Using the metaphor of a rider and elephant, the Heaths share three main concepts for effecting change:

- directing the rider;

- motivating the elephant;

- shaping the path.

Check it out and see how you can improve the processes for change - for yourself and those around you.

 

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Expertise anyone?

Outliers: The Story of Success –

Building expertise

How do we build expertise in something? Why do some people become experts in their field and others never do?

Another favorite of mine from Malcolm Gladwell, here he looks at people who've become experts in a variety of fields - ice hockey, music, computer programming, and more. Gladwell found commonalities in those achieving high levels of success, regardless of field. A certain amount of innate talent is necessary, yes. But having that, the real key to success lies in practice - intentional, focused practice for an enormous amount of time. 10,000 hours is a number that comes up again and again in studies.

Think about out something you're really good at. How do you take your skills to the next level? 

 

 

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Making a big impact

posted in: All, Bookshelf, Goals, Learning | 0

The Tipping Point: How Little Things Can Make a Big Difference –

Making a big impact with small changesHow is it that small changes can lead to widespread, even epidemic-like changes?  What causes something to reach the tipping point, where critical mass creates its own momentum?  Malcolm Gladwell made some surprising discoveries when researching these questions.  He shares insights on what makes certain people more influential than others, what makes some communications more successful and memorable than others, and the importance of situational context on shaping our beliefs and actions.

The small things we do can be powerful and have a meaningful impact on ourselves, our families, and our communities.  Sometimes it seems overwhelming to make a change, and we may feel like we need to take giant, dramatic steps to reach our goals.  But think about every journey you've ever been on.  They all start with a single step in the right direction.

 

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What motivates us?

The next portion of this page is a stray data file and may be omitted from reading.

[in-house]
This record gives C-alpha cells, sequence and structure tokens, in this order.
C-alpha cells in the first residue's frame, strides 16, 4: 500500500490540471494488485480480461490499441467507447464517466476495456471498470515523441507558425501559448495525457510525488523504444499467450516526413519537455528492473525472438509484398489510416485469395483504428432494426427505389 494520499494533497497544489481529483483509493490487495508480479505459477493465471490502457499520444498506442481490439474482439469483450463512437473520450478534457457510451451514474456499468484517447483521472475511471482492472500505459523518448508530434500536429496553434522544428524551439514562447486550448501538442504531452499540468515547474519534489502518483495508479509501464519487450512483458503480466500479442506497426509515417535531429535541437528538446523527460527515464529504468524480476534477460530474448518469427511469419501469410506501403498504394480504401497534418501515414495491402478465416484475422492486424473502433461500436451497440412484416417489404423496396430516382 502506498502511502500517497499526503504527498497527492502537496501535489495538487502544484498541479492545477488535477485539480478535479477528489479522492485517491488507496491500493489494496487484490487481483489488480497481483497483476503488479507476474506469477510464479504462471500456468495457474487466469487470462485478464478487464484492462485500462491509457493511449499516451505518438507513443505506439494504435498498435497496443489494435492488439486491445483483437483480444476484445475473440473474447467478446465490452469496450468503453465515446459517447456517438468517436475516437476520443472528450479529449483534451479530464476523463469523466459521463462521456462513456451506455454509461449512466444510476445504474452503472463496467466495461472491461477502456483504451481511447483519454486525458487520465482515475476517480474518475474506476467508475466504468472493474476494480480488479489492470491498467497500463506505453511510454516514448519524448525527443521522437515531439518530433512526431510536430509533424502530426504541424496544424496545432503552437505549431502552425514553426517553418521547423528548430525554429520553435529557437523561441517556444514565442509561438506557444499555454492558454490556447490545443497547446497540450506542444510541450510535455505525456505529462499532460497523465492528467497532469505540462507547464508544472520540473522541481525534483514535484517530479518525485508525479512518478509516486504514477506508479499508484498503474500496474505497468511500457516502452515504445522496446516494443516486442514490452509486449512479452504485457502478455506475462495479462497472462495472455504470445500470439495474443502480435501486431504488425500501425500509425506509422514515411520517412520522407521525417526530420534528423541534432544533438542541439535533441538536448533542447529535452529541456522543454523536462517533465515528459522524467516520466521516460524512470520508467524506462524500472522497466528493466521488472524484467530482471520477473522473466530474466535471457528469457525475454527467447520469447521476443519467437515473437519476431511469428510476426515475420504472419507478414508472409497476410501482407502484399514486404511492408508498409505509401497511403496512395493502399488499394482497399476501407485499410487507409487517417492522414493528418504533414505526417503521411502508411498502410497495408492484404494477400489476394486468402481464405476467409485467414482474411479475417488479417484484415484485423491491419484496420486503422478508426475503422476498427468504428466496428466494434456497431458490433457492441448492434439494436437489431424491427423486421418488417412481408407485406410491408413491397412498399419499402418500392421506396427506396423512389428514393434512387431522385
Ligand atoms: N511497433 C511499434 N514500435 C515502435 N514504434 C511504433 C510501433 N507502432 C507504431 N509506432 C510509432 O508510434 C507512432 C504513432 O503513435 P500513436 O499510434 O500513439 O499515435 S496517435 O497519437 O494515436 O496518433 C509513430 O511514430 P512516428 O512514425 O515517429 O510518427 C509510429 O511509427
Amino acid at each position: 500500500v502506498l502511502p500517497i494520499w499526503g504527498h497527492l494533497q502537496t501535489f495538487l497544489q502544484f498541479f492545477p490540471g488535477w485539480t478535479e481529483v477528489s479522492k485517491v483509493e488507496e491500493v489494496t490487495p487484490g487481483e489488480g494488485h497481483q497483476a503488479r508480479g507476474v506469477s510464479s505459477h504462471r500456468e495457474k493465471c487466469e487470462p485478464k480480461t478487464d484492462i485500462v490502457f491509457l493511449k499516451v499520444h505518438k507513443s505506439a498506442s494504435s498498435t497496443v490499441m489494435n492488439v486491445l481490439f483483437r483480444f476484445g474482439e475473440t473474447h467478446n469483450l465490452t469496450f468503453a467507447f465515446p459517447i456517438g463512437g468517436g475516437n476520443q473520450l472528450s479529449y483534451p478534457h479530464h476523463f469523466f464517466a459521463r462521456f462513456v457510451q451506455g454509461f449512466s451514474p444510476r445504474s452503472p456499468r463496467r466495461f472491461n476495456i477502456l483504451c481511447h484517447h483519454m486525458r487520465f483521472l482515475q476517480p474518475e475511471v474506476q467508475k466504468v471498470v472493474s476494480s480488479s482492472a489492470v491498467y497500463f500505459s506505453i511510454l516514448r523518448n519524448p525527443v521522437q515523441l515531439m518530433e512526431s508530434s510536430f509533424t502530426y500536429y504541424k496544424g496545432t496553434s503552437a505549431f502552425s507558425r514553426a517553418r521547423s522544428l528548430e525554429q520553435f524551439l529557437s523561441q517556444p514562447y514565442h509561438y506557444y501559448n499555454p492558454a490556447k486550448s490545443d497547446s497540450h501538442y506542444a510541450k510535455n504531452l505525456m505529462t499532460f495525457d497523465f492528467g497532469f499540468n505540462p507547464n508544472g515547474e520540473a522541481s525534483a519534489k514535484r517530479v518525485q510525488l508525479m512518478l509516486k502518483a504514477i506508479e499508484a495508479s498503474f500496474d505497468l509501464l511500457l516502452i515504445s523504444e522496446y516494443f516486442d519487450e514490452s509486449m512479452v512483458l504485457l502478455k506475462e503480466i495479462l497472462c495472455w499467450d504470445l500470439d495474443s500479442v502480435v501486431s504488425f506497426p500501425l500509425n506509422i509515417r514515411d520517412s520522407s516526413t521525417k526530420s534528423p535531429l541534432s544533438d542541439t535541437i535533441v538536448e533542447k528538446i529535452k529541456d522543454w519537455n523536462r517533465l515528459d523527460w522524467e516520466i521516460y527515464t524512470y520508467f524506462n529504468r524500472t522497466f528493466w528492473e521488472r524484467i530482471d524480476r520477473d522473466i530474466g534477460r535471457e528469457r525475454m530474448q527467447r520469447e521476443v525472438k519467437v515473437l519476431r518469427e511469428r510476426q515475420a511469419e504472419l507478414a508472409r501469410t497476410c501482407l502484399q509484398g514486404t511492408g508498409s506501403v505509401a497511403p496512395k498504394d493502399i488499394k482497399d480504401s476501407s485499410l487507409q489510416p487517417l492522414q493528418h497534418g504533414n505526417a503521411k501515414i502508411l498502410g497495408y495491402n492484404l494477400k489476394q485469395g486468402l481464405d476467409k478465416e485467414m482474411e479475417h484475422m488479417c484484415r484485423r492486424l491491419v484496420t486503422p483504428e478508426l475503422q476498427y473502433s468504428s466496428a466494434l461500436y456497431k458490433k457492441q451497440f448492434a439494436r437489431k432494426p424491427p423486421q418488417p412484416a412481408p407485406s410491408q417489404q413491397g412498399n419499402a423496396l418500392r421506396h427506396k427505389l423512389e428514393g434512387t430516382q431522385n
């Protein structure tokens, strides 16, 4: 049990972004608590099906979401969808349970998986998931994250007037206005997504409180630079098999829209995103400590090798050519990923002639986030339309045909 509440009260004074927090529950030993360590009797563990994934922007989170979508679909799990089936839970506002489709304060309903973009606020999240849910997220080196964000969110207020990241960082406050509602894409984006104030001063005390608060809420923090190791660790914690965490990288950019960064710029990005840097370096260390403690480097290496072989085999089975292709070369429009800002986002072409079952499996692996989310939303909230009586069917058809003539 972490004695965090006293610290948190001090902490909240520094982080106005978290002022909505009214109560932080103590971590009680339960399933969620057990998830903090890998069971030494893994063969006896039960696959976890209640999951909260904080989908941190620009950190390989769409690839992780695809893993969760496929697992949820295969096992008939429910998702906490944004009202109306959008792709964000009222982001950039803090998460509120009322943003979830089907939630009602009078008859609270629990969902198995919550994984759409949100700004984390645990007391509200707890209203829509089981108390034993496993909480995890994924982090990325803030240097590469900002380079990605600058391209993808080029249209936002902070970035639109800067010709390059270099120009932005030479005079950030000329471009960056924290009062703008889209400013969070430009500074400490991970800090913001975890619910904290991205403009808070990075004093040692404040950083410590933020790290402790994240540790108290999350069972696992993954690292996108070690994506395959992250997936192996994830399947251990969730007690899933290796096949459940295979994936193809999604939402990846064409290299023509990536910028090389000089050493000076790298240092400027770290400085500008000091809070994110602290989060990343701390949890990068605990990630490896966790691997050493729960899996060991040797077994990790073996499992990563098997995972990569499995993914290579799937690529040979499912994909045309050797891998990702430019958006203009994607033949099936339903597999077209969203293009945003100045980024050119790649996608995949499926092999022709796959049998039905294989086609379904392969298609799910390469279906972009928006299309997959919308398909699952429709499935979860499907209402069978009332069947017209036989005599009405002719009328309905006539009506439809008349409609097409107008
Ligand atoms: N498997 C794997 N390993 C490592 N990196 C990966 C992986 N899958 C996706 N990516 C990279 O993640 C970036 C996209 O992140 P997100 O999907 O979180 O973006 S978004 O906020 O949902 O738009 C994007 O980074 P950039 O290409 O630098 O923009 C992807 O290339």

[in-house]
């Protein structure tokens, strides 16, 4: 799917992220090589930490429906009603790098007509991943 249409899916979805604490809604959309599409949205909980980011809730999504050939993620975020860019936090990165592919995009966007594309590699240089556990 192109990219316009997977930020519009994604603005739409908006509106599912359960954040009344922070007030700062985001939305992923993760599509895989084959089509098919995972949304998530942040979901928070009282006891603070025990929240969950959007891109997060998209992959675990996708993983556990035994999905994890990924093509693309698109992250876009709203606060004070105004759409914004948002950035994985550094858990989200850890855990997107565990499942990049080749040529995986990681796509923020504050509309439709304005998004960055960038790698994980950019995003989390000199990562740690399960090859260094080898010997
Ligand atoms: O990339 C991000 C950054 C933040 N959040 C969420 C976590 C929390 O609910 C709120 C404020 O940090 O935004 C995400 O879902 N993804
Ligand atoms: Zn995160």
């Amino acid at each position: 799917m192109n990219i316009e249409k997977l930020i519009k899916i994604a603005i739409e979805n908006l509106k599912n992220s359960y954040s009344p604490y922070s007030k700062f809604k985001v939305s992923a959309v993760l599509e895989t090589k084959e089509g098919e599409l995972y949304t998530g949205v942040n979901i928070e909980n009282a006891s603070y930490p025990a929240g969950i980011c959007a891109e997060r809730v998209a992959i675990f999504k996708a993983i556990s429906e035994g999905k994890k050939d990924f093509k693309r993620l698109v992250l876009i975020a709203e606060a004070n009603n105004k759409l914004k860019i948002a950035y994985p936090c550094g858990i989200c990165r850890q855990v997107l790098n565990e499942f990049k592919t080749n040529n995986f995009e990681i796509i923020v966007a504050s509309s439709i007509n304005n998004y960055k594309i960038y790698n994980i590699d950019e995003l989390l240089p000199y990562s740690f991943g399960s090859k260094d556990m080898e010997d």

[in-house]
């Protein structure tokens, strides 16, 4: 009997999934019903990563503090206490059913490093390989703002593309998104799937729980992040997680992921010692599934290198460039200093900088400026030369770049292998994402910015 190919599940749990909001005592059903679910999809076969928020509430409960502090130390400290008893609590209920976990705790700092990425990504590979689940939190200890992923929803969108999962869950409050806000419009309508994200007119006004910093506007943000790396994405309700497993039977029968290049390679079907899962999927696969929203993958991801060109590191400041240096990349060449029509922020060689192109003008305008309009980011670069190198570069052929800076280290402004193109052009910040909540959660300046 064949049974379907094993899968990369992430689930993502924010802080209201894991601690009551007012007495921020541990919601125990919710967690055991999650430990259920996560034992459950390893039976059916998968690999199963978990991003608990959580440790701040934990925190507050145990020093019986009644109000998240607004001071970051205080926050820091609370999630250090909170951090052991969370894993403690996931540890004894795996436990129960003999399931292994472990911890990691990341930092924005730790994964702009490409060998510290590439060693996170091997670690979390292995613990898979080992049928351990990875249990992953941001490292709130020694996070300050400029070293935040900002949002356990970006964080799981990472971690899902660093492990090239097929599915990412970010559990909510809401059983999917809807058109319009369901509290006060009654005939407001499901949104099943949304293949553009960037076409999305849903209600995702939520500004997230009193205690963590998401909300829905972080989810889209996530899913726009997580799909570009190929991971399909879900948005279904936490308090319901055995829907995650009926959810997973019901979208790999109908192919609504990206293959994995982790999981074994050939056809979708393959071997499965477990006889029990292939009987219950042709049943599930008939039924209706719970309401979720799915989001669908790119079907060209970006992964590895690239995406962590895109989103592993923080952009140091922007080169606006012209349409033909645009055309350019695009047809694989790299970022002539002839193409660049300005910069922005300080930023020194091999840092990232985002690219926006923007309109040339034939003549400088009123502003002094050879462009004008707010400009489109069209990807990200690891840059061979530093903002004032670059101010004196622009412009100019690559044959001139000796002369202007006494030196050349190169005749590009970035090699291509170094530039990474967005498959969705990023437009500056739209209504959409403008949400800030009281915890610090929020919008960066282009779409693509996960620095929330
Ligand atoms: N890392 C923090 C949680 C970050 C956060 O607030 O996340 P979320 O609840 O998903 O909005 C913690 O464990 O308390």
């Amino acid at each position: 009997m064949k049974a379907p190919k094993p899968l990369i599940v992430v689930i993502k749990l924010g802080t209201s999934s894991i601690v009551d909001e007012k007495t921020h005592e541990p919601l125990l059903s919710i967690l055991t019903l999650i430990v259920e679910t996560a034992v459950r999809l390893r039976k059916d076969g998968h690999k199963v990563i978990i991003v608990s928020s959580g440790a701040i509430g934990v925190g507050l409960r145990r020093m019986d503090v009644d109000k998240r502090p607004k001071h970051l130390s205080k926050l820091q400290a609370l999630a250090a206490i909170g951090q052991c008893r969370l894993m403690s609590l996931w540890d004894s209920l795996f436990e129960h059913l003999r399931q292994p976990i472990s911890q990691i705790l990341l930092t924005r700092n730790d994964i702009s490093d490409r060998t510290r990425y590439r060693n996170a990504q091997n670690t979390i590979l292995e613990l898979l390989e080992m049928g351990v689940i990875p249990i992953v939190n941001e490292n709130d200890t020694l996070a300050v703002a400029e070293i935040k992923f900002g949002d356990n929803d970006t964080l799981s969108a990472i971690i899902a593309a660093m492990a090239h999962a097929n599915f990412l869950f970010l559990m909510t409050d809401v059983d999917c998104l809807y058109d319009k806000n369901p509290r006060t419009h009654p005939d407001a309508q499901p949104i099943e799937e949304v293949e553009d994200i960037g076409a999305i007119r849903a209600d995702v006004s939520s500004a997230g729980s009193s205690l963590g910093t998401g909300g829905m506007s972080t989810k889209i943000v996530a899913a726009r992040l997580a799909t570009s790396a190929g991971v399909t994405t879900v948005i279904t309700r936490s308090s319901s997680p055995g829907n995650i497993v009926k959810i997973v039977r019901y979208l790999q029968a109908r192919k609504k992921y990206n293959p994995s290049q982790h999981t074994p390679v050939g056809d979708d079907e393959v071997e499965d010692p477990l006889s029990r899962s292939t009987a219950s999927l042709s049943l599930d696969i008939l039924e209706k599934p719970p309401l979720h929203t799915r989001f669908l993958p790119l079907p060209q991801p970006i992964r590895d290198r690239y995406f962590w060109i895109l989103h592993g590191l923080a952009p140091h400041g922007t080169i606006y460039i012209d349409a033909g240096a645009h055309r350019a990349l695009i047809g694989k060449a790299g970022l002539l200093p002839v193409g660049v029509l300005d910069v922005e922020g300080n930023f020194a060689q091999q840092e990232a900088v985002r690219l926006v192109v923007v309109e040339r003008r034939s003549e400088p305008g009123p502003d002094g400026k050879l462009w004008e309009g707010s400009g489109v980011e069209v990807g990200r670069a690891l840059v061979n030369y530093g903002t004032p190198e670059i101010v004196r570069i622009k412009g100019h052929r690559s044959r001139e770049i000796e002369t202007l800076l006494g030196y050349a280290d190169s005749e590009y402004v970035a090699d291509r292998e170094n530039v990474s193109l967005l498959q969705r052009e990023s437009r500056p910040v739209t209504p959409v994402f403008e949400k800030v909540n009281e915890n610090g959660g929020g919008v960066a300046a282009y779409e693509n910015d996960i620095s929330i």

posted in: All, Bookshelf, Engagement, Motivation | 0

Drive: The Surprising Truth About What Motivates Us

DriveGet ready to unlearn what you know about “traditional” methods of motivating people – at work, school, or home.  This book by Daniel Pink is another favorite from my bookshelf and a fascinating read about what motivates us, along with the things that demotivate.   You may find some of the demotivators surprising – I know I did! For example, rewards and punishments. That’s how we teach behaviors, from childhood to adulthood, and it works, right? Take a closer look and you’ll discover that maybe it doesn’t work as well as you thought.

What Pink helps us understand is the value of intrinsic motivation and how we can encourage it in ourselves and others. Something I found particularly interesting is the impact autonomy has on motivation. We don’t always have a choice in what needs to be done, but humans have an inner drive for autonomy. So the more control we have over a task, the greater our motivation to do it well. I may have a non-negotiable report that needs to be completed each month by the 15th, but if I can choose things like when and how I will prepare the report, I’ll experience a higher level of satisfaction and motivation, and likely produce a better product.

Pink incorporates recent research in engagement, positive psychology, and Deci and Ryan's Self-Determination Theory to show how our human need for autonomy, mastery, and purpose provide us with an internal drive to succeed.

 

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The Speed of Trust

posted in: All, Bookshelf, Engagement, Trust | 0

Speed of TrustTrust - intuitively, we know it's important.  We'd rather live and work in a trusting environment than one of fear, suspicion, and distrust.  We have a sense that things seem to go more smoothly when we trust those around us and they trust us.  But why is that?

Using real-world examples and personal experiences, Stephen M. R. Covey shows the direct correlation between trust, cost, and speed in The Speed of Trust.  When trust is low, it takes longer to get things done and at a higher cost. Increase trust and tasks are completed more quickly with less cost.  In his book, Covey shares practical methods for increasing trust in your personal and professional relationships.

If you're looking for more insight into how to make a difference personally and in your organization by creating higher levels of trust, check this out!